Paul McGrath

Thoughts on Fourteen Years of Web Development

Photo by Kevin Ku on Unsplash

Andy Clarke recently wrote a fascinating comparison of Web Design practices between 1998 and 2018:

What struck me more than the gut-punch memory of spacer gifs, was how much has changed since I began Web Development, and how rapidly that still changes today.

Way Back When

In 2004 I became a Webmaster (a legit title) of our Scout troop’s site, which had been developed by a local web shop.

The site was a mix of the tech choices outlined in Andy’s article: HTML, CSS, tables, spacer gifs, and a custom PHP admin panel. It was also entirely left-aligned, as one of a few styles in vogue around then.

Landing page in 2004 from the Wayback Machine, sadly missing the header image.

As I had (some) creative licence, it was a wonderful opportunity for me to learn Web Development, while trying not to muck anything up too much.

There were plenty of sections that were very publicly being built (with under construction gifs) and even briefly a notice that read “this site is best viewed at a 1024x768 resolution”. I was clearly holding on to the 90’s.

In many ways it felt quite wonderful to be able to work in the open and make mistakes. Today’s web users are hyper-critical of even small nuance and subtlety, which raises the barrier quite a bit for new developers.

The site continued in that form for a couple of years, and I stepped away from it as I was focused on other efforts. Eventually in 2010, the group asked if I would build a new site from scratch, to which I gladly agreed.

One Art, Please

Many of the most visually impressive sites at that time relied on incredibly detailed and pseudo-realistic imagery to wow users.

This was the era of stitched leather and wooden iPhone app aesthetics, thanks to Scott Forstall’s ill-fated bet on skeuomorphism.

β€œIt’s like the designers are flexing their muscles to show you how good of a visual rendering they can do of a physical object. Who cares?”

β€” A former Apple user-interface designer.

Admittedly, I cared. Mostly because I was asked to build a stand-out showpiece site, and creating a design with that level of detail required a level of artistic talent that I was lacking.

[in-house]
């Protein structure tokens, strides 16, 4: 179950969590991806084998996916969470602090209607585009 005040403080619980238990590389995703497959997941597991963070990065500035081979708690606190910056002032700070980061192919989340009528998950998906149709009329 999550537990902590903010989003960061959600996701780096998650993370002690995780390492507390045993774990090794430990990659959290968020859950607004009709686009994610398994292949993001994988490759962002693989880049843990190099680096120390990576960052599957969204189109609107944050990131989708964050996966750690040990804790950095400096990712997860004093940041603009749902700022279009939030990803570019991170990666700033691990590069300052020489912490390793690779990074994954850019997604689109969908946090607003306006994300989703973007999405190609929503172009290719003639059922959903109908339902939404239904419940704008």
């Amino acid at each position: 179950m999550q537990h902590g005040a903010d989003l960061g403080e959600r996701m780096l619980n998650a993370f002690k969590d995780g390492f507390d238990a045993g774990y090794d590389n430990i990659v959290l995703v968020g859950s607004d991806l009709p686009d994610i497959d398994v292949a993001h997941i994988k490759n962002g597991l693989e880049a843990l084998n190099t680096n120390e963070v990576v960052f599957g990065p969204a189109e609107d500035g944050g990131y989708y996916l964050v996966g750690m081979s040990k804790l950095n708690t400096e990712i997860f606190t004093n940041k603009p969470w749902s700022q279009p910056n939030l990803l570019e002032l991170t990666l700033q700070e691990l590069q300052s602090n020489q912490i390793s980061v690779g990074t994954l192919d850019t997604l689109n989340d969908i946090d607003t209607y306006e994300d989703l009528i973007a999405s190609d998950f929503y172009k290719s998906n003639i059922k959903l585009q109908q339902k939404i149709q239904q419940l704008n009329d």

To avoid aesthetic offence, I worked with the group leader to find a suitable base template. We decided on a simple nature themed, pre-sliced, Joomla template (my CMS of choice) which matched our requirements and gave me enough creative scope to enhance or modify for our needs.

Incredibly, only 8 years ago, Photoshop-based designs were still being cut up to be painstakingly reassembled, pixel by pixel, usually in fixed widths, with no mobile or tablet support.

Anyway, I built out the required functionality, created a group logo, section logos, asset bundles, and brand guidelines for the group, and launched in late 2010. The group were incredibly pleased, and it was viewed and used by Scouts nationally and internationally.

Landing page in 2012, as I don't have an older screengrab πŸ™ˆ

Constant Flux

Since launching that site, just as before, nearly everything has changed.

Load speeds are now so important that reducing your current loading times by 1 second can save your organisation hundreds of thousands of dollars.

Static site generators have become incredibly popular, and there’s a mile-long list of options available to suit any tech stack.

Joomla, Drupal, and Wordpress are no longer the only game in town, as many Content Management Systems are now optionally headless, and the Jamstack has replaced the LAMP stack.

Tools like Webpack’s Hot Module Replacement have eliminated manual page reloads, and any delay in rendering during development is now a very real annoyance.

Responsive Design is a widely accepted practice, and most design phases start with mobile, which has become one of the most important differentiators for modern web traffic.

Design trends have also totally changed, with skeuomorphism replaced with flat design, Material Design, brutalism and many others.

A 404 page that you won't see today.

Looking Ahead

With increased flexibility and improved speed of development have come significant complexities, although tools like Parcel, generators like Gatsby, and CLIs like Create React App are making a dent here, so I’m very optimistic.

JavaScript-based libraries and frameworks have taken over for building scalable web apps and look set to continue, with technologies like Web Assembly providing enormous potential for augmenting front-ends.

The community is also favouring smaller and more composable libraries over larger all-encompassing systems, leading to breakouts like Vue’s crazy explosion in popularity.

My own approach has changed quite a bit too, as today I favour small, light, and web-native technologies wherever possible. When it comes down to brass tacks, being a developer is really being committed to lifelong learning.

Overall, I’m still delighted to build front-ends in 2018, even if the simplicity of the noughties are a somewhat fond memory.